Local authorities use surveys to measure their performance, but do they pass this feedback to service suppliers like ourselves? In many ways we are building two-way communication into our software service. In developing an online Local Place Plan for Abergele, the first of its kind in Wales, we’re involving stakeholders such as local Councillors and representatives from community  groups in the creation of the digital platform, who represent the public that will use the system. They include technophobes as well as technophiles, as you might expect. What happens when we go live? That goes back to surveys.

“Digital capability, resources, information and skills should be engaged to build the systems.”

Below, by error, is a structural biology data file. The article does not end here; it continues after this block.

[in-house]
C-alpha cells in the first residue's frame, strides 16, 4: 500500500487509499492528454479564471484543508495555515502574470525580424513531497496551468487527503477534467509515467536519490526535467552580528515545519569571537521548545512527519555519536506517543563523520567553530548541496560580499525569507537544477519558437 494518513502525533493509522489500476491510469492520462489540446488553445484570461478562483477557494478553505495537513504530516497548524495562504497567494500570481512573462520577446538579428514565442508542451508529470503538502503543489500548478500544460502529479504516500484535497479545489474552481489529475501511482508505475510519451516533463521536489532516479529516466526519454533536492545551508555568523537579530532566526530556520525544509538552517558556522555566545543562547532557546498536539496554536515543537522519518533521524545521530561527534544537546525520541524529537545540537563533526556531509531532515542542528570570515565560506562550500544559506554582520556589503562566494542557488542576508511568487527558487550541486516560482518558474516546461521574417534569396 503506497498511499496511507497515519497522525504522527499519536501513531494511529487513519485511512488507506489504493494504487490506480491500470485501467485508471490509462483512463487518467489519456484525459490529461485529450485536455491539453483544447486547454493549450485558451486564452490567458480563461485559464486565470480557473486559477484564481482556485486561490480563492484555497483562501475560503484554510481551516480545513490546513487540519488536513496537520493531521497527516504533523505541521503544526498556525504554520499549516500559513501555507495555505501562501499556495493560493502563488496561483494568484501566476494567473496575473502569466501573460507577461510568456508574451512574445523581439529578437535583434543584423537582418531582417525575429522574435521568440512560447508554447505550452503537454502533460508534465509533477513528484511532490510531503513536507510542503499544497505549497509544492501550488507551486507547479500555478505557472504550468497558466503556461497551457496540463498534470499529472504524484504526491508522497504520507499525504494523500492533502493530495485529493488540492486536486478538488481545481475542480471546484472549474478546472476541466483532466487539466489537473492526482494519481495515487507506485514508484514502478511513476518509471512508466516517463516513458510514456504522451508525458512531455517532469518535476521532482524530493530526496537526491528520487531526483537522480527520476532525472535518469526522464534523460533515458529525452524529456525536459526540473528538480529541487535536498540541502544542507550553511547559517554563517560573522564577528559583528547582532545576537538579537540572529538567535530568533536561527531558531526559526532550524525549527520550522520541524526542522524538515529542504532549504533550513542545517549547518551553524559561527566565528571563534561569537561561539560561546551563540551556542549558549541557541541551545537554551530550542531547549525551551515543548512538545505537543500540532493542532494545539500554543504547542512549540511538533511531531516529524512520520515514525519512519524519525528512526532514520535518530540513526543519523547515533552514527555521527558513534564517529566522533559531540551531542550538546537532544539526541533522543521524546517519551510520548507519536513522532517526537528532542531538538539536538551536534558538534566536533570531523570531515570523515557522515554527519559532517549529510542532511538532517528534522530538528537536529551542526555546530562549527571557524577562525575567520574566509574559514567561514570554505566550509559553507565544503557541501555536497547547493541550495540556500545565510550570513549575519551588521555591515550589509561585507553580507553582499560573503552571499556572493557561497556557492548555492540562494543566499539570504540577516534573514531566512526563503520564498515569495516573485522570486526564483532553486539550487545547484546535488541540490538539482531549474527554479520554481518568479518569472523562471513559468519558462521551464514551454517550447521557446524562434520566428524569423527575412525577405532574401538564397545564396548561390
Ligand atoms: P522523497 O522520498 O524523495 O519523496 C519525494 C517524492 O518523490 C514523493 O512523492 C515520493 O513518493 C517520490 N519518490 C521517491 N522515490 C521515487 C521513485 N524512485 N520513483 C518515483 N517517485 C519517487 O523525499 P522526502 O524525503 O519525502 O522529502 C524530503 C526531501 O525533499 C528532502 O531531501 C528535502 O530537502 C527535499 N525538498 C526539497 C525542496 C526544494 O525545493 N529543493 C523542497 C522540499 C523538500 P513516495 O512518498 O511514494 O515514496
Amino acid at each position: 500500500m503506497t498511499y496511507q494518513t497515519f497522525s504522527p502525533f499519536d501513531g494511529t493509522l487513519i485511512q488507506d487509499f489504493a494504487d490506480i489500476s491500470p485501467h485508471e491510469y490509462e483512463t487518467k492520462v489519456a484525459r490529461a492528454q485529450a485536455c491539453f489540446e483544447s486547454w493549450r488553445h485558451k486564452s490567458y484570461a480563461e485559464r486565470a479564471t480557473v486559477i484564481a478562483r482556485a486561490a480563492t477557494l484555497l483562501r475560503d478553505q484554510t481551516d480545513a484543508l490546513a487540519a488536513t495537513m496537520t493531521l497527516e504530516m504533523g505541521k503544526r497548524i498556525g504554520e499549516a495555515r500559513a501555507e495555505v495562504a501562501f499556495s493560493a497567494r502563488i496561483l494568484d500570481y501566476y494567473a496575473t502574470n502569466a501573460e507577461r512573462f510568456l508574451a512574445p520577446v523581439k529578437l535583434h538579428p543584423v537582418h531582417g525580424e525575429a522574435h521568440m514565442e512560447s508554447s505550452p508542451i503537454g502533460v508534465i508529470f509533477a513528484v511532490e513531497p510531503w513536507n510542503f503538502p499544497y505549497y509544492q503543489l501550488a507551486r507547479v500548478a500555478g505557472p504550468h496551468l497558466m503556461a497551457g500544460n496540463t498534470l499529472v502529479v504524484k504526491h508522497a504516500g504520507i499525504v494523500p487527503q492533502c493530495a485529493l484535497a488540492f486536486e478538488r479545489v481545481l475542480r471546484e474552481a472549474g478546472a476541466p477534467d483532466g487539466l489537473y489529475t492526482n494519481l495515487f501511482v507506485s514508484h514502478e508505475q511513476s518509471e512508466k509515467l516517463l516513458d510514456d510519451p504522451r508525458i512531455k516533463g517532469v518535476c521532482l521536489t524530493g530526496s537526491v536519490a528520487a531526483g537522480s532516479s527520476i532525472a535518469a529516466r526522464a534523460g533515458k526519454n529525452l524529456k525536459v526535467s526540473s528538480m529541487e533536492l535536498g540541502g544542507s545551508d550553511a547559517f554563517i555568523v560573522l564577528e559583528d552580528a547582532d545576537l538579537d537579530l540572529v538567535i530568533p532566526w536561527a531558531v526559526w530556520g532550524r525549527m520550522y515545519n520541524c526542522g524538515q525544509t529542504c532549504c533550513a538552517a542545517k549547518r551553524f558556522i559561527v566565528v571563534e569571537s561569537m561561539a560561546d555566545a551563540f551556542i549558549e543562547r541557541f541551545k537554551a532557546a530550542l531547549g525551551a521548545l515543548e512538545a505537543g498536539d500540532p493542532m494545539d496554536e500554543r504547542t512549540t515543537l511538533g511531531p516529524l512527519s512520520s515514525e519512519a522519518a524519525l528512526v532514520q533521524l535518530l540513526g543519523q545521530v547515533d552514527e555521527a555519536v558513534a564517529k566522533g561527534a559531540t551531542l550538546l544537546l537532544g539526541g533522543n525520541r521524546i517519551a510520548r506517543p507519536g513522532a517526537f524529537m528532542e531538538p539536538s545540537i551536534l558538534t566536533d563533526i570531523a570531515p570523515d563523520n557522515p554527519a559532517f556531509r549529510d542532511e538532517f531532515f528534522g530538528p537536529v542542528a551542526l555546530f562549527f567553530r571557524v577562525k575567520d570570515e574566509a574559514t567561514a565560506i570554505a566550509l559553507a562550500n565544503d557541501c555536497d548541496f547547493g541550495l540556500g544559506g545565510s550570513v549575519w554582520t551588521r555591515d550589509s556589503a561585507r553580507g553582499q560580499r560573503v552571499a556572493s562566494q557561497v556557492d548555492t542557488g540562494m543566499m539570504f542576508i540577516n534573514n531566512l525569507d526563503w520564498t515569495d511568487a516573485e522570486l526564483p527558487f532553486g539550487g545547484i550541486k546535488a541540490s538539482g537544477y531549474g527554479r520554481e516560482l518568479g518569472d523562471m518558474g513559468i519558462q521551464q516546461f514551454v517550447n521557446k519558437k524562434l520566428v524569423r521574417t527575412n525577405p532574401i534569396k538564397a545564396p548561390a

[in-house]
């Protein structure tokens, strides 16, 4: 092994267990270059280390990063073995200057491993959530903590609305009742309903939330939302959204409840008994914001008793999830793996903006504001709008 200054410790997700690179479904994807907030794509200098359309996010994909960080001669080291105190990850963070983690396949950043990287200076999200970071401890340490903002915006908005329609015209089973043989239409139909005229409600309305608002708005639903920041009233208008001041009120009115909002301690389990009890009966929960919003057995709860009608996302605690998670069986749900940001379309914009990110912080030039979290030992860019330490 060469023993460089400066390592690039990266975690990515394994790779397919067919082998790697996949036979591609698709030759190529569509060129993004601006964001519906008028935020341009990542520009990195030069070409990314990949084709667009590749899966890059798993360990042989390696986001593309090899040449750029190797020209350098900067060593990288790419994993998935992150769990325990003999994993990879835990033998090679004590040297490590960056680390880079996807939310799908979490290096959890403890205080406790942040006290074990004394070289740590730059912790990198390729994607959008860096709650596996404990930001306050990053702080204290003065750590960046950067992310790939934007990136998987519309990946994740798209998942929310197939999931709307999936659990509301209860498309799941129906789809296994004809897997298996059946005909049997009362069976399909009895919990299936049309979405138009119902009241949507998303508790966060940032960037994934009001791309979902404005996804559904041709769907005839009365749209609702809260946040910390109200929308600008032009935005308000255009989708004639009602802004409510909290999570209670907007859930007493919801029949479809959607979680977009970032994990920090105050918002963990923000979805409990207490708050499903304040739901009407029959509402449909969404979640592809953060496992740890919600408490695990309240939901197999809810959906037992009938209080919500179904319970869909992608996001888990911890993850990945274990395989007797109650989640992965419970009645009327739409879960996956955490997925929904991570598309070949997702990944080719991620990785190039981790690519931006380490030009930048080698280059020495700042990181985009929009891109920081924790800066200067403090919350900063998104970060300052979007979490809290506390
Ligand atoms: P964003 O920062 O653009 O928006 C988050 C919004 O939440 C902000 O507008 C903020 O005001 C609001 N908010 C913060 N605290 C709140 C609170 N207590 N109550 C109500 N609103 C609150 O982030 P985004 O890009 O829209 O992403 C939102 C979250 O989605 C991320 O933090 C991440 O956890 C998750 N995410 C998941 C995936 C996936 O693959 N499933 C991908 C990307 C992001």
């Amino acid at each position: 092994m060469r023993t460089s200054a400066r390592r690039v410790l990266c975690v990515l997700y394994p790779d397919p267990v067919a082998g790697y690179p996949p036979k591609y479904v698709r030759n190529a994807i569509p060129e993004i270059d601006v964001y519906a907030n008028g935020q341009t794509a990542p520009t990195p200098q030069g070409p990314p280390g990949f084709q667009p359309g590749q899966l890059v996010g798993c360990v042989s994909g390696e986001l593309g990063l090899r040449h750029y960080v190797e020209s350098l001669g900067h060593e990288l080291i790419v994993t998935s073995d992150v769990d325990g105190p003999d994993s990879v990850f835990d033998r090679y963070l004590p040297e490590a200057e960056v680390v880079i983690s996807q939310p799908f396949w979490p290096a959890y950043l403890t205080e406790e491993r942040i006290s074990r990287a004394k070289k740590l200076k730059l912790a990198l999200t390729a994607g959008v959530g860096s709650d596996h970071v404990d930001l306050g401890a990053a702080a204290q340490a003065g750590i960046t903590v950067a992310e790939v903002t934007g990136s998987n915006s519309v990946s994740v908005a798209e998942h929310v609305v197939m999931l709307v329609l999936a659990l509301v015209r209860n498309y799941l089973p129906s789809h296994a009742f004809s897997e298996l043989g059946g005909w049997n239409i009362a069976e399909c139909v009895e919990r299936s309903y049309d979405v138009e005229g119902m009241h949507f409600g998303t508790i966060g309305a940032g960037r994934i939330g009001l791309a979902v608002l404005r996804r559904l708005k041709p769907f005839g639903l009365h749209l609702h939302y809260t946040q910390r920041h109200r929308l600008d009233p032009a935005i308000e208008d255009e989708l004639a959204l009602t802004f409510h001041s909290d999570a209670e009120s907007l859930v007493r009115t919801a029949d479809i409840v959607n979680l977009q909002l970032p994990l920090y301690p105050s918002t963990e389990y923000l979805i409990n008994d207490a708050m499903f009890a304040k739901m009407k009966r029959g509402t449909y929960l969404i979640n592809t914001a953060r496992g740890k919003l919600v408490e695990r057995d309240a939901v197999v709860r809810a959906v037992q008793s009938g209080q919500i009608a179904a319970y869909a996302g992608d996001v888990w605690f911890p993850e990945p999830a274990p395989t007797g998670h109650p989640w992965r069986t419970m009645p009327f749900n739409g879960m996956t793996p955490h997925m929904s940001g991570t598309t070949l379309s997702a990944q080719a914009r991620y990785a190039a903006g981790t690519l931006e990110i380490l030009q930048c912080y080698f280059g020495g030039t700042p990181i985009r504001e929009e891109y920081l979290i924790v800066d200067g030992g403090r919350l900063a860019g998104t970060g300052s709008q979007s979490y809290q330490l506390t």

Well this is certainly the case for our services, and will be for most software vendors of course. We all have less control over Internet provision, however, which powers any digital service. Despite the strides being made to provide greater bandwidth to ever-larger areas of the UK, every digital service provider needs to remain mindful of broadband limits and blackspots. Conwy County Council in North Wales, one of our first clients, remains one such area that in effect “caps” the data intensivity of our service because of its limited broadband.

Systems should also be built to be sustainable. This means keeping systems as simple as possible. The more complex you make a system the more likely you are to have to keep modifying it to ensure it retains the performance and accessibility levels you require.